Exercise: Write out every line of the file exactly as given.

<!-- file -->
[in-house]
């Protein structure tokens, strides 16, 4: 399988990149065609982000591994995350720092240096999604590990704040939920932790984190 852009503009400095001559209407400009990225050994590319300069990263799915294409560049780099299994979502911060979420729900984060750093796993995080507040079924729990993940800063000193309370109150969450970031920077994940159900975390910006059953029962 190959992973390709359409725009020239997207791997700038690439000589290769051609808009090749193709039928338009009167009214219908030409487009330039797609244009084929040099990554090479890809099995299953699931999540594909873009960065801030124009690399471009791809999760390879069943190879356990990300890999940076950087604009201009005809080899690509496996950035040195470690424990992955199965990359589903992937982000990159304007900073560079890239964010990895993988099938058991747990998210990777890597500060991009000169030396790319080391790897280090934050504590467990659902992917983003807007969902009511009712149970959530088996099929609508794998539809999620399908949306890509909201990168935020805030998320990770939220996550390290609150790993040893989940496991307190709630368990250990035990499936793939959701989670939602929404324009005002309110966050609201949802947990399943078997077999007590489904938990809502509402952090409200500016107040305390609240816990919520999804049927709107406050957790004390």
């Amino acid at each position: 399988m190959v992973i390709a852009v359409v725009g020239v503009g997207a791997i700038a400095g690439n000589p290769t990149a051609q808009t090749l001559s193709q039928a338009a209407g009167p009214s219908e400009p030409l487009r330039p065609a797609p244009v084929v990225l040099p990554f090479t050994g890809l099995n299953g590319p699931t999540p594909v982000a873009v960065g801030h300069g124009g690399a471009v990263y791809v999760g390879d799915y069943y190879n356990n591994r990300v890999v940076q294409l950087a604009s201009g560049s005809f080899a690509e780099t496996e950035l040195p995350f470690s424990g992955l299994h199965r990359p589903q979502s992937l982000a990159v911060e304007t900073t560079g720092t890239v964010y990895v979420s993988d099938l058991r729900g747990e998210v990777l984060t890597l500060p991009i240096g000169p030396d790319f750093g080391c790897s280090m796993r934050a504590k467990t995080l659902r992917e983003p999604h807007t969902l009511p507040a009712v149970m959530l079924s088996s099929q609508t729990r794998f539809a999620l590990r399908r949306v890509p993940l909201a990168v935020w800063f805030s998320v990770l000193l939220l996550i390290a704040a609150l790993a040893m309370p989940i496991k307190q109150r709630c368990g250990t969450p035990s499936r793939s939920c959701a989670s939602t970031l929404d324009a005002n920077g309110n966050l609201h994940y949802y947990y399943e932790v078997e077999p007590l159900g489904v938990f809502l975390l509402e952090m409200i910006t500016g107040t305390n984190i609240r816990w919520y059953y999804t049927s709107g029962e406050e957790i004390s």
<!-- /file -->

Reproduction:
[in-house]
């Protein structure tokens, strides 16, 4: 399988990149065609982000591994995350720092240096999604590990704040939920932790984190 852009503009400095001559209407400009990225050994590319300069990263799915294409560049780099299994979502911060979420729900984060750093796993995080507040079924729990993940800063000193309370109150969450970031920077994940159900975390910006059953029962 190959992973390709359409725009020239997207791997700038690439000589290769051609808009090749193709039928338009009167009214219908030409487009330039797609244009084929040099990554090479890809099995299953699931999540594909873009960065801030124009690399471009791809999760390879069943190879356990990300890999940076950087604009201009005809080899690509496996950035040195470690424990992955199965990359589903992937982000990159304007900073560079890239964010990895993988099938058991747990998210990777890597500060991009000169030396790319080391790897280090934050504590467990659902992917983003807007969902009511009712149970959530088996099929609508794998539809999620399908949306890509909201990168935020805030998320990770939220996550390290609150790993040893989940496991307190709630368990250990035990499936793939959701989670939602929404324009005002309110966050609201949802947990399943078997077999007590489904938990809502509402952090409200500016107040305390609240816990919520999804049927709107406050957790004390």
């Amino acid at each position: 399988m190959v992973i390709a852009v359409v725009g020239v503009g997207a791997i700038a400095g690439n000589p290769t990149a051609q808009t090749l001559s193709q039928a338009a209407g009167p009214s219908e400009p030409l487009r330039p065609a797609p244009v084929v990225l040099p990554f090479t050994g890809l099995n299953g590319p699931t999540p594909v982000a873009v960065g801030h300069g124009g690399a471009v990263y791809v999760g390879d799915y069943y190879n356990n591994r990300v890999v940076q294409l950087a604009s201009g560049s005809f080899a690509e780099t496996e950035l040195p995350f470690s424990g992955l299994h199965r990359p589903q979502s992937l982000a990159v911060e304007t900073t560079g720092t890239v964010y990895v979420s993988d099938l058991r729900g747990e998210v990777l984060t890597l500060p991009i240096g000169p030396d790319f750093g080391c790897s280090m796993r934050a504590k467990t995080l659902r992917e983003p999604h807007t969902l009511p507040a009712v149970m959530l079924s088996s099929q609508t729990r794998f539809a999620l590990r399908r949306v890509p993940l909201a990168v935020w800063f805030s998320v990770l000193l939220l996550i390290a704040a609150l790993a040893m309370p989940i496991k307190q109150r709630c368990g250990t969450p035990s499936r793939s939920c959701a989670s939602t970031l929404d324009a005002n920077g309110n966050l609201h994940y949802y947990y399943e932790v078997e077999p007590l159900g489904v938990f809502l975390l509402e952090m409200i910006t500016g107040t305390n984190i609240r816990w919520y059953y999804t049927s709107g029962e406050e957790i004390s």